In my folktale collection Leaving Birds, the longest story ‘Peig’s Place’ evolved by combining three unique ingredients: personal experience, research into true encounters with ghosts, and the perfect superstition from Irish folklore to give this modern story its chilling twist. Along the way, I met the ghost who haunts ‘Peig’s Place’.
‘Peig’s Place’ is set on the Dingle Peninsula on the wild west coast of Ireland. I’ve been there twice, walking the Dingle Way and returning by car several years later. We stayed at Gormans Clifftop House.
Smerwick Harbour is open to the Atlantic Ocean and experiences strong weather and serious gales.
On the bare northern headland we found an abandoned two-storey 19th century house, overlooking the bay. It had two rooms downstairs – living room and kitchen – and two bedrooms upstairs. The kitchen had a hearth with a hook for hanging cooking pots over the open fire. There was no electricity and no plumbing.
This house became the setting for ‘Peig’s Place’. I could visualise it as I sent my modern twenty-something character Faith on a holiday from Dublin to discover it wasn’t quite what the brochure promised.
True Encounters with Ghosts
I started reading ghosts stories and discovered a true story set in remote rural Ireland. A young writer from Dublin told how he rented an old cottage to help him recover from some stressful events. He planned to work on his novel. He was dismayed to discover just how rustic the place was – no electricity and no plumbing. He set about preparing the oil lamps for the evenings and found his way through the bracken to the old well to collect water.
On the very first night the strange noises started. Someone was calling out a woman’s name. When the new resident went to the window, he could see a light at the end of the lane but on further investigation found no-one there. As these nightly calls continued he became seriously spooked. Eventually, after many sleepless nights, he spoke to a neighbour and unearthed a past tragedy. Was he hearing the calls of the father who lost his daughter and was still looking for her?
This story gave me an idea for the bare bones of ‘Peig’s Place’. The things that Faith encounters are entirely different, as is the past tragedy which is much more shocking. But this true story created a shape for me to hang my new ghost story on.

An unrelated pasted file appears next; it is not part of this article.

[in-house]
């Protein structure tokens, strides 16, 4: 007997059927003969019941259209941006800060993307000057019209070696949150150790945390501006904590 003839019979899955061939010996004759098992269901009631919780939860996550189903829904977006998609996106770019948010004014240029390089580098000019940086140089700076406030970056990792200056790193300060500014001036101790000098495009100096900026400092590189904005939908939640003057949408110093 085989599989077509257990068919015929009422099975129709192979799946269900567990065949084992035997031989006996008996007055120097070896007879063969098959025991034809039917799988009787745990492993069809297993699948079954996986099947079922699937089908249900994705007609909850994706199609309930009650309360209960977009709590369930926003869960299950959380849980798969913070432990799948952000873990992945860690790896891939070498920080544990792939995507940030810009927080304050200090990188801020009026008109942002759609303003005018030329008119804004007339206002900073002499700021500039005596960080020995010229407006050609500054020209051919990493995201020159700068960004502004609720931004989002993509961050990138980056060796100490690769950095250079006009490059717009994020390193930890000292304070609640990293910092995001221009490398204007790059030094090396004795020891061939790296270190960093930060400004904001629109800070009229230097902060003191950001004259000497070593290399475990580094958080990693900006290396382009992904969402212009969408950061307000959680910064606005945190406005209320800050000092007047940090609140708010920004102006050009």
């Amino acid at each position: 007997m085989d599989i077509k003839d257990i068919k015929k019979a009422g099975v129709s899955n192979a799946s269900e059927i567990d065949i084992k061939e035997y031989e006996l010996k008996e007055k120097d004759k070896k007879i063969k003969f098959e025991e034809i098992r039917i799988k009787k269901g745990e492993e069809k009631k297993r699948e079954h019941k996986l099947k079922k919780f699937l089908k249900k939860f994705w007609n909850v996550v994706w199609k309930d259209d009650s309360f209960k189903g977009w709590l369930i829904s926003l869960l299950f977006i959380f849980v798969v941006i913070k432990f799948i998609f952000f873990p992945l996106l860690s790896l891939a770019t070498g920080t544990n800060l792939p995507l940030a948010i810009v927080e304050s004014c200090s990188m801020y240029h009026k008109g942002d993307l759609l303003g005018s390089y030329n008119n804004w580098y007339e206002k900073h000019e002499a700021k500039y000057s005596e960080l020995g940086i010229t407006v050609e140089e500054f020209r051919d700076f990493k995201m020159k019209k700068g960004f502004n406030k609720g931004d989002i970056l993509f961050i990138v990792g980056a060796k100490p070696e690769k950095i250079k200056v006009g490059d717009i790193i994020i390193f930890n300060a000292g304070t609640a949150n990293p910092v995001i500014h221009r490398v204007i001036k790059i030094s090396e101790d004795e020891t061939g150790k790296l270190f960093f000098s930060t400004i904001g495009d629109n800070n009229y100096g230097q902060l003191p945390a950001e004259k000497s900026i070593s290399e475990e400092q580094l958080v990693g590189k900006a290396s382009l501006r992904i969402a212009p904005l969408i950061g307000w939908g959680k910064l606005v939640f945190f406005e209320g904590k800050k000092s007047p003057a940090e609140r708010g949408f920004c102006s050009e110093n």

The Perfect Ingredient from Irish Folklore
Irish folklore is a rich source of superstitions and beliefs in the supernatural that still exist today. I read dozens of folktales and highly recommend Irish Tales from the Otherworldby Bob Curran. In this book, I encountered visits to the otherworld, family members stolen by fairies, strange rituals to engage magic and solve problems.
I needed to create an event from the early days of the old house, something dark and chilling that involved the original resident, a spinster named Peig. She wasn’t a witch but her lonely state inspired her to dabble in magic. In my research, I found the perfect ritual based on a bizarre kind of folk sorcery. The deadly results left not only a haunting that Faith discovers over 100 years later but a mystery she’s compelled to solve.
Sneak Peek of ‘Peig’s Place’
It was when I was suddenly awake that I realised I’d been dead to the world. What had woken me? A noise? The darkness was complete, and as I lay there straining my ears I had the strongest sense that something was in the room with me. Surely I could hear breathing, or was it just my own ragged breath? Then a weight landed on my legs and I almost cried out.
The lamp and matches were on the floor beside the bed, but just as I decided I didn’t want to see what was sitting on me, the weight lifted and the presence disappeared.
I exhaled loudly. Just the remnants of a dream. But I lay awake for a long time, wondering.
You’ll find ‘Peig’s Place’ in the folktale collection Leaving Birds. The three stories are:
‘The Girl with Golden Hair’: retold from a Russian folktale about lust and murder, with a magical twist
‘Peig’s Place’: a creepy modern ghost story re-imagined from a true encounter with a ghost and an Irish folktale
‘Polly’s Folly’: the possibly true crime behind a traditional English murder ballad
Discover the chilling power of folklore with Leaving Birds.